“I don’t want to use the word worried, but we have to get faster than what we are,” he said. “Even in the first couple of weeks. I think the guys are improving, but I don’t know who would be in it right now. But in general, on the positive side, I think we have a lot of really good intangibles.
“There are two things,” he said. “All the guys that are there all want to be there and all the guys that are there feel like they’ve got something to prove. And I think that’s a good thing. Now they’re going to have the opportunity to prove it.”
When he was hired to replace Teti, McLaren had rowed in or coached in six Olympics. He won a silver medal rowing in a quad in 1984 and was involved in five medals as a coach. According to Merry, USRowing was tasked by the United States Olympic Committee to win medals in more events than just the eight. They wanted development in the four and in sculling.
Merry asked McLaren to do that, and he has. But sculling in the U.S. is secondary to the eight in both high school and college, so the United States does not have a large pool of accomplished scullers.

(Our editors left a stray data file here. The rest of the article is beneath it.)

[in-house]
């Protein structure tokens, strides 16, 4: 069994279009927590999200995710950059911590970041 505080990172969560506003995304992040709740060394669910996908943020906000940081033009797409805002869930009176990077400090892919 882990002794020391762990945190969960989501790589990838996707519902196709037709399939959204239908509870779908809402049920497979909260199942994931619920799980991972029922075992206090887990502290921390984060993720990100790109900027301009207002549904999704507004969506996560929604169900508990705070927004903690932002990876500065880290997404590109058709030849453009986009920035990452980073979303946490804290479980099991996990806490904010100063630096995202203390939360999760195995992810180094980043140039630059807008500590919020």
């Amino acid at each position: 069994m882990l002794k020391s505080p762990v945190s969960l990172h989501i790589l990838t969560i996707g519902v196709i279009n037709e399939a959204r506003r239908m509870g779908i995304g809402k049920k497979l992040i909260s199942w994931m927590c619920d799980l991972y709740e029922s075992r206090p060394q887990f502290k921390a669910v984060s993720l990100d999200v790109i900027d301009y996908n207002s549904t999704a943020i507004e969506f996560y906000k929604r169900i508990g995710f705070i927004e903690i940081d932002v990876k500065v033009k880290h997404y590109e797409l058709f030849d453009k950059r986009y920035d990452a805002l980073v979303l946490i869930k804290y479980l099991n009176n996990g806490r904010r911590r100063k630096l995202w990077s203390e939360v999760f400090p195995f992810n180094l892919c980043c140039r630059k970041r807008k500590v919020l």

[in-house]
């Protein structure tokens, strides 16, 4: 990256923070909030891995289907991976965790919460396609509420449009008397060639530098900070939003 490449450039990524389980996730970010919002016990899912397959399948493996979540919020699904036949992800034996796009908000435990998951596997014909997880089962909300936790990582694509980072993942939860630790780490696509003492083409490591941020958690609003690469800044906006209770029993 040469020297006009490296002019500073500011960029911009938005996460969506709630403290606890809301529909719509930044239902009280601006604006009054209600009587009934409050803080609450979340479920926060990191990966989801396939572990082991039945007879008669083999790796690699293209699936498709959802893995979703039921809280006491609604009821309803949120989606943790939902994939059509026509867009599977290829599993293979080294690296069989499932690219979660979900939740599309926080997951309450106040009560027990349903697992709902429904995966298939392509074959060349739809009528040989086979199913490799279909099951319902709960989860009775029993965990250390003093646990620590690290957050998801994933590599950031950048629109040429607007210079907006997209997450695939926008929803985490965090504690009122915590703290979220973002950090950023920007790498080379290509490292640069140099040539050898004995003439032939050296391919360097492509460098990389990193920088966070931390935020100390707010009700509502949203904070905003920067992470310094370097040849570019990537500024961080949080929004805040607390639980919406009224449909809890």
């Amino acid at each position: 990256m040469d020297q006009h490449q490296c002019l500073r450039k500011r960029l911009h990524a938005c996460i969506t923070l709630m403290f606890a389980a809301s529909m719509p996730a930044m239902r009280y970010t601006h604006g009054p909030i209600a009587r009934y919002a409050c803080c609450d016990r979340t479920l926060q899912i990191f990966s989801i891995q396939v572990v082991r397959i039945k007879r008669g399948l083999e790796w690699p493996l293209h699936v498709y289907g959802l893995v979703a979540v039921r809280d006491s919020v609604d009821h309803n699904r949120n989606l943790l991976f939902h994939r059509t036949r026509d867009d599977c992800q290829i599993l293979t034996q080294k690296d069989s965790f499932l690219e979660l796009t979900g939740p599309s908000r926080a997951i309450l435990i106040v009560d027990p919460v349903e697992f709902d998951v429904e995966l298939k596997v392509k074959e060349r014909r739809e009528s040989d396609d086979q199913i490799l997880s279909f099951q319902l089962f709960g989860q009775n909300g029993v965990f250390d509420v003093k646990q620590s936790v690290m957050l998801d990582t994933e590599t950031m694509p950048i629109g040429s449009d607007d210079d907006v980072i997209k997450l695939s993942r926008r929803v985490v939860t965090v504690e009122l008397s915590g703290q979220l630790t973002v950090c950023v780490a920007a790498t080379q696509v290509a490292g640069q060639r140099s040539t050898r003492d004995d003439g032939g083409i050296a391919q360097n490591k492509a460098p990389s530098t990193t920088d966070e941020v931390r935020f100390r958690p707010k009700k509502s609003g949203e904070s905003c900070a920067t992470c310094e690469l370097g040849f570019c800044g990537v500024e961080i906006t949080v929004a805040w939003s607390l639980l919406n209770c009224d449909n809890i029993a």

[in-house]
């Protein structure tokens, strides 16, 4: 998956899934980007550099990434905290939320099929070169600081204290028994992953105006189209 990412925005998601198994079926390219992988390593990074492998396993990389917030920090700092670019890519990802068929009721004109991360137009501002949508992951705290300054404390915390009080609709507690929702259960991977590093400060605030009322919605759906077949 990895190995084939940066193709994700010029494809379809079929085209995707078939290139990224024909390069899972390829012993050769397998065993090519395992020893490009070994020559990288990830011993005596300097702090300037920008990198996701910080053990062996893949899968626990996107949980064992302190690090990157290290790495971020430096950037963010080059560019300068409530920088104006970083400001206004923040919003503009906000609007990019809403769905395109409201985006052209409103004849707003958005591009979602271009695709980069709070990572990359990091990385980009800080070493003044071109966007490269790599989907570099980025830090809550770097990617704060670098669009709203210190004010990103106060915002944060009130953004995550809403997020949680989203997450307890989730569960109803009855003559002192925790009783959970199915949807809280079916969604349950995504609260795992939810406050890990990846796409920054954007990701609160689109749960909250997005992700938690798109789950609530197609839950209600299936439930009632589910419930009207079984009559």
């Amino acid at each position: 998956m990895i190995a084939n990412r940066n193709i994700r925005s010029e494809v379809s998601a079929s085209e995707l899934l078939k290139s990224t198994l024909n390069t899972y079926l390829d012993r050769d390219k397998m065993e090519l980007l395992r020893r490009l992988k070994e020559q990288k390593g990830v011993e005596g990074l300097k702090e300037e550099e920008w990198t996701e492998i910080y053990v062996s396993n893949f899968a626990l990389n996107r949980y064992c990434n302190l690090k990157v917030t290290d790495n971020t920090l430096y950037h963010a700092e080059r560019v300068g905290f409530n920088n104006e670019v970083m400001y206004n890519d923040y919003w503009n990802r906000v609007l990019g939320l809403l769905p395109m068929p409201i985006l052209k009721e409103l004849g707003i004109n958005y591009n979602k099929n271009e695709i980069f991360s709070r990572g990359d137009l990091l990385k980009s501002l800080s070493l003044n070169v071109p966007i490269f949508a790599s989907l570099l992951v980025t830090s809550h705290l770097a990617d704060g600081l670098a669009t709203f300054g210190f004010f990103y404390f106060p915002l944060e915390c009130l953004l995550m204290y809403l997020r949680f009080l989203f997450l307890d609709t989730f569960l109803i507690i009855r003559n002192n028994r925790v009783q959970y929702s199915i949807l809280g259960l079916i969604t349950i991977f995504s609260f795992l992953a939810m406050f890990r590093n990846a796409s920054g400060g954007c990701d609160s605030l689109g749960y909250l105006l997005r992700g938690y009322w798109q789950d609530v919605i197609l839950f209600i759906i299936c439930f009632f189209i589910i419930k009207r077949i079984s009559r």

McLaren had to teach them. The other challenge that the United States has to deal with consistently is funding. Other countries fund their rowing teams to the point that the athletes can make a living doing it and stay in it longer. The budget for the national team last year was between $3 and $4 million for the United States, according to Merry where, for example Britain spends around $52 million on its team over the four-year cycle.
The tendency is for U.S. athletes to live on meager stipends and then leave because they have to start careers and make money. The result for McLaren at the beginning of this Olympic cycle was a team of young and inexperienced men. In 2010, there were two rowers, Dan Walsh and Jason Read, who had medaled in the Olympics on the team. Only Walsh was in Bled.
Teti believes the focus on the smaller boats and the experience level of McLaren’s athlete pool hurt the team.
“I think Tim is in a difficult situation, and I know because I’ve been in it before,” he said. “If you have to develop all these boats, across the board, and you have a lot of new guys, it’s tough. A lot of them did progress pretty well. And I do think that there is talent in there for two to three really solid boats, really solid medal contenders.
“But if they are spread across six boats, it’s going to be really hard. You need four really good guys to win the four, you need nine really good guys to win the eight, and you need two really good guys to win the pair.